Why Facebook Went Down – And How to Prevent the Same Happening to Your Business

Earlier this month, Facebook went down, taking Instagram and WhatsApp down with it. While hilarity ensued on Twitter and people made jokes about returning to the Dark Ages and finally getting youths off their social media, the reality was much more significant than many people realised. Let’s take a look at the cost of this event, why this outage happened, and how it could’ve been prevented.

The Cost

With just one tech giant going down for over 6 hours, the company lost US$100 million in ad revenue based on current earnings, with the share price dropping by almost 5% as shareholders sold stock in panic, and Mark Zuckerberg’s personal fortune dropping into 5th position.

Of course, it’s not always so easy to feel sorry for billionaires losing a portion of their fortune, but there are other victims to consider. Because these platforms are driven by ad revenue, it’s the more than 10 million brands and businesses that use these platforms to connect with consumers who actually missed out. According to CNBC, creators and small businesses lost anywhere between hundreds of US dollars to over 5 thousand US dollars during the outage.

Businesses were unable to make sales over the platform, couldn’t communicate with customers, and essentially shut many of these companies down completely for the duration – and no one had any idea how long the outage would last.

The Problem

So, what caused the outage? After all, this is one of the biggest, wealthiest, and most powerful tech companies in the world, so it must have been something sophisticated, dangerous, and exceptional. Wrong. It was a simple maintenance error and networking issue.

What happened, according to Facebook, is that the company’s engineers issued a command that accidentally cut the data centres off from the rest of the world, taking the computing power that connects the data on your app with everyone else offline. In addition, it also took down the tools and access that engineers needed to get the data centres assessed, investigated, and reconnected. The same network was being used for remote engineers, so the outage affected the ability of staff to access the network in the same way it affected you and me. This means that they had to physically go to the site and repair the issue. But because the data centres are exceptionally secured, it took a long time for engineers to even be able to get onsite and access the servers to fix the issue.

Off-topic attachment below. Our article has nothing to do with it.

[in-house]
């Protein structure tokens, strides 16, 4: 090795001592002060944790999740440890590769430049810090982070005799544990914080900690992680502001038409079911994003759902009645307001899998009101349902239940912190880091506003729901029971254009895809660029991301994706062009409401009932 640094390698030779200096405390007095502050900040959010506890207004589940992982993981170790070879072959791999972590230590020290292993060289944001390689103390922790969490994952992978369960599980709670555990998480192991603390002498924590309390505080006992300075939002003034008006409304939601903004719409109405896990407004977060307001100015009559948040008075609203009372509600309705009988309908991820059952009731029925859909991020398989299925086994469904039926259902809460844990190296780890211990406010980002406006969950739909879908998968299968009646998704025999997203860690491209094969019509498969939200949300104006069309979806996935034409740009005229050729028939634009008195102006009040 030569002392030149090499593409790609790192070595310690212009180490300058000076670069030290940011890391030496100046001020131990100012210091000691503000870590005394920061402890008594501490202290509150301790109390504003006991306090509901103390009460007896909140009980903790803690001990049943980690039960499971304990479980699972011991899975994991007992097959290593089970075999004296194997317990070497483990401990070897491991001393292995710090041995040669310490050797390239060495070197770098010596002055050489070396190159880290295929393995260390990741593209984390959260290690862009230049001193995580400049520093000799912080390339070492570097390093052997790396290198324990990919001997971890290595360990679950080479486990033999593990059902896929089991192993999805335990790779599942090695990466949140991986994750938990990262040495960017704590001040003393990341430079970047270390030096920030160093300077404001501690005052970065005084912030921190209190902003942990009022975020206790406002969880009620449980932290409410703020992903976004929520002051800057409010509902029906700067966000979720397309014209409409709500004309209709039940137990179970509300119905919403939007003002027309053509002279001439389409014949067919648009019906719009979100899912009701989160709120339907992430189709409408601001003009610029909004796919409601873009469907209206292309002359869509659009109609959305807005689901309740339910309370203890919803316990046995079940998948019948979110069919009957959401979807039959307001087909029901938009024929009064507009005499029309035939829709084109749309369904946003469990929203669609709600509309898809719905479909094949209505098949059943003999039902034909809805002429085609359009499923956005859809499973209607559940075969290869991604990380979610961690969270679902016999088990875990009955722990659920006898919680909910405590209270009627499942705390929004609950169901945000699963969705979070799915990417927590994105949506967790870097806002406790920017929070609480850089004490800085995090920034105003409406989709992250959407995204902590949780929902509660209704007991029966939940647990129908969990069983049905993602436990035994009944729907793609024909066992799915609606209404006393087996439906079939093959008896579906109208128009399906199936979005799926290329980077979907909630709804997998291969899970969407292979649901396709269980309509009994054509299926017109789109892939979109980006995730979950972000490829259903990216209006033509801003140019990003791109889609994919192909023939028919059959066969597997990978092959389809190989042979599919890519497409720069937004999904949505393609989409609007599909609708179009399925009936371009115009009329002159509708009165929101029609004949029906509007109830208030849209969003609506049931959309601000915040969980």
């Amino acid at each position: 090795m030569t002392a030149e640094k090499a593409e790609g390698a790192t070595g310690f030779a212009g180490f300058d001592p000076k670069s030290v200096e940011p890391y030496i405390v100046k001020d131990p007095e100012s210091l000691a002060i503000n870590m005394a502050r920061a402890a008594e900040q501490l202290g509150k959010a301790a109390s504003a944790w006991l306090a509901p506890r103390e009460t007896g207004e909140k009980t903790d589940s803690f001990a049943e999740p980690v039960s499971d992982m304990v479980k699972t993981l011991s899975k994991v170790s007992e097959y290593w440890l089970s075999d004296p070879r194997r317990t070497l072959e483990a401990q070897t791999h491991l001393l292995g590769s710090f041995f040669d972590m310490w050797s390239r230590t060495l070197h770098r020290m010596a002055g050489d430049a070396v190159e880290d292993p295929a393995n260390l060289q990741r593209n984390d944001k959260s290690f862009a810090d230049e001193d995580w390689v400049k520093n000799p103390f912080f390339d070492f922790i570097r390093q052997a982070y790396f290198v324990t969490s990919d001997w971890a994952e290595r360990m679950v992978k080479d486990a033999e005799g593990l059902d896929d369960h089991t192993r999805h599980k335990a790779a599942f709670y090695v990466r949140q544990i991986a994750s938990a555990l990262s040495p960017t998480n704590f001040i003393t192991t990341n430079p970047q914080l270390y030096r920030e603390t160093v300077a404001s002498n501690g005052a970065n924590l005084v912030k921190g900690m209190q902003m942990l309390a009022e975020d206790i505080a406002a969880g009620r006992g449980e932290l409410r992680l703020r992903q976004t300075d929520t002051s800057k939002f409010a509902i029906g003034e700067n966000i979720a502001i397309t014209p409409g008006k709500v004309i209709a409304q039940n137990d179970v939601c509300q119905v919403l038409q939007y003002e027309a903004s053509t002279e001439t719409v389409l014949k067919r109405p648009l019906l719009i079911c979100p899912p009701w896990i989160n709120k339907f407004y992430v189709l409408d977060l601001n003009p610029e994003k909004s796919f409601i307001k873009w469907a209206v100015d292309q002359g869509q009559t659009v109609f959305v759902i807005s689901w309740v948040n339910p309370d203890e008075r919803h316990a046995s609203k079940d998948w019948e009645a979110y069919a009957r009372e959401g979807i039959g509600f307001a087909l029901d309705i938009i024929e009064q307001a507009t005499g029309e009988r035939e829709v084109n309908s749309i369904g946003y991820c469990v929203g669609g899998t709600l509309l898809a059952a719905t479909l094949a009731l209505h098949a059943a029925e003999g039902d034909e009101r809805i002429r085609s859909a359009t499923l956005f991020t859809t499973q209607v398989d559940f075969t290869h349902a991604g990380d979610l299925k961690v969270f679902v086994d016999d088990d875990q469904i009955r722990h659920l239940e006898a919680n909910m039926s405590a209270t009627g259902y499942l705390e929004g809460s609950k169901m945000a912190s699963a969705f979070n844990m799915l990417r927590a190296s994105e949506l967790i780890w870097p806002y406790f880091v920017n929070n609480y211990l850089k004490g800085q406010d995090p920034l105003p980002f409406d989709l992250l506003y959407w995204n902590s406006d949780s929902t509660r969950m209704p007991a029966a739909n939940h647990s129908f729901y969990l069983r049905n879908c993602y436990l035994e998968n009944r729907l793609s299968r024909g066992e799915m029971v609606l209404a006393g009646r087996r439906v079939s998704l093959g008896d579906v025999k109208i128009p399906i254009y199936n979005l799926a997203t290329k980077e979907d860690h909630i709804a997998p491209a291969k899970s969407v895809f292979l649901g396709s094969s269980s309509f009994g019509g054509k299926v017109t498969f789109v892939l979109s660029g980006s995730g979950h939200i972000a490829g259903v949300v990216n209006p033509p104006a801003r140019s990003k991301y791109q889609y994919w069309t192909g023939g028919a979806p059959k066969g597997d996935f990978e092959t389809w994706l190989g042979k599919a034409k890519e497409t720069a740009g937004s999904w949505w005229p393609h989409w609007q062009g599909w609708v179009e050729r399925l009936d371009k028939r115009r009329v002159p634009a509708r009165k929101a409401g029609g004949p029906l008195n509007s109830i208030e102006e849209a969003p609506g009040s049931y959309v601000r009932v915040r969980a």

The Solution

No tech is infallible, and the Facebook example shows just how easy it is for a single point of failure to have massive repercussions even when the intent behind the design is solid. Of course, the solution lies in testing for these scenarios and constantly building and adapting responses to make sure that situations like this don’t arise again. For everyday businesses, it’s a chance to ask your IT provider about taking a more proactive approach to network and data centre management, learning from the missteps that others have made to better protect your own business.

At Otto, we pride ourselves on our human touch. Along with the most advanced tech solutions, security, and support, we offer our clients a strong personal relationship, an understanding of their business, and a commitment to keep our tech simple. Chat to us today about how we can assist your business through innovative IT solutions for humans.

, Why Facebook Went Down – And How to Prevent the Same Happening to Your Business

Written by

Milan Rajkovic

Milan is the CEO at Otto – where his focus is changing IT up. Milan is highly focused and skilled in Storage, IT Service Management, IT Strategy, Professional Services, and Servers.